Justine Braisaz-Bouchet moved to the front with strong, patient shooting and stayed there with her cross-country skiing to win the women’s biathlon mass start race at the Olympics.
A bitter wind affected the field as they lined up each time to shoot, but Braisaz-Bouchet only missed once in the last standing shooting and skied out of the range in first place. She held on and crossed the line carrying a French flag in 40 minutes, 18 seconds.
Norwegian teammates Tiril Eckhoff and Marte Olsbu Roeiseland missed two targets each in that last bout and left the range together, 48 seconds behind the Frenchwoman. Eckhoff chased hard and crossed the line for the silver, trailing Braisaz-Bouchet by 15.3 seconds.
Roeiseland took bronze — her fifth medal at the Beijing Games.
Roeiseland is the second biathlete, male or female, to win a medal in all four individual events at an Olympics, matching Norwegian great Ole Einar Bjoerndalen. She also won gold in the mixed relay.
Ryan Regez led a 1-2 finish by Switzerland in the Olympic skicross final at Genting Snow Park.
Regez grabbed the lead early and never relinquished it along a course filled with bumps, jumps and rolling terrain. He raised his arms in triumph shortly after crossing the finish line.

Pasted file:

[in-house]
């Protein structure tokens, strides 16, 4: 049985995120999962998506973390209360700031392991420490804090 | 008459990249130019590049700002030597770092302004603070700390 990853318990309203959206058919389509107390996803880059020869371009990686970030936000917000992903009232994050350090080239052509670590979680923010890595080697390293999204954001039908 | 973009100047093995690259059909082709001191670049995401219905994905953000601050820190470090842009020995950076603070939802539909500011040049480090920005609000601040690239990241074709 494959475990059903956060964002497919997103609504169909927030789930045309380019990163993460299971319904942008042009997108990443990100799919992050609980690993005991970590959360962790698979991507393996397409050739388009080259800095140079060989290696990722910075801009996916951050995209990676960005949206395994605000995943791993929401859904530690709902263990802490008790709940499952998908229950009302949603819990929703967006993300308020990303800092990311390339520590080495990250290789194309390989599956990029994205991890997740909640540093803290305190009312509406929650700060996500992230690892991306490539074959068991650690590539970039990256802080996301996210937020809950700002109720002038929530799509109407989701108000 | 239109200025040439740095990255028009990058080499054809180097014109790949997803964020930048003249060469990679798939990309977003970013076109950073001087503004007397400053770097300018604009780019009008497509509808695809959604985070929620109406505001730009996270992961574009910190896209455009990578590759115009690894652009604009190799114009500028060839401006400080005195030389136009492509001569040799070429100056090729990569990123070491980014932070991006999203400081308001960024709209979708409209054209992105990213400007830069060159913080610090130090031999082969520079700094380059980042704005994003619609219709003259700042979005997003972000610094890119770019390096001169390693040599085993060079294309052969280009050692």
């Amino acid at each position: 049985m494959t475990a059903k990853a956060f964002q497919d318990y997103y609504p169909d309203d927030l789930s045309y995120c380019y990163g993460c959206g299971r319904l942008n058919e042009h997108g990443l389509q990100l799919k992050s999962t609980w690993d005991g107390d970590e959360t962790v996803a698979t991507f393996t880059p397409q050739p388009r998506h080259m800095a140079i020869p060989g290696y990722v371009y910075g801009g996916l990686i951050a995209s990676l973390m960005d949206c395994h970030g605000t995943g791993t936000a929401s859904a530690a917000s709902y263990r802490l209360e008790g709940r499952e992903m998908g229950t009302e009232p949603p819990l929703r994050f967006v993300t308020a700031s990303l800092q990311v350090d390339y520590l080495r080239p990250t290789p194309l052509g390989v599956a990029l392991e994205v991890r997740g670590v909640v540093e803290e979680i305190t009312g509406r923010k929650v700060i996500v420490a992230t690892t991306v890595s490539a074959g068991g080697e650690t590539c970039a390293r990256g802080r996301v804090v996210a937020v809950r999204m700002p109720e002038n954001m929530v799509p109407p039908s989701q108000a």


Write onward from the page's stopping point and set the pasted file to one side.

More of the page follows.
His teammate, 36-year-old Alex Fiva, finished with the silver medal and Russian athlete Sergey Ridzik grabbed the bronze.
As a kid, Regez always thought his future was in Alpine skiing, more specifically the downhill. When that didn’t pan out, he started an apprenticeship as a structural draftsman before discovering skicross.
It paid off in gold.
In the small final, Italian skicross racer Simone Deromedis won the heat with a little bit of flair. He was coming off the last jump and did the splits before crossing the finish line.
International Olympic Committee president Thomas Bach has criticized Russian figure skater Kamila Valieva’s entourage for their “tremendous coldness” toward the 15-year-old skater after her mistake-filled free skate at the Beijing Olympics.
Bach says it was “chilling” to see on television. Valieva, who has been at the center of a controversy over a positive doping test, finished fourth overall despite placing first in the women’s short program earlier in the week.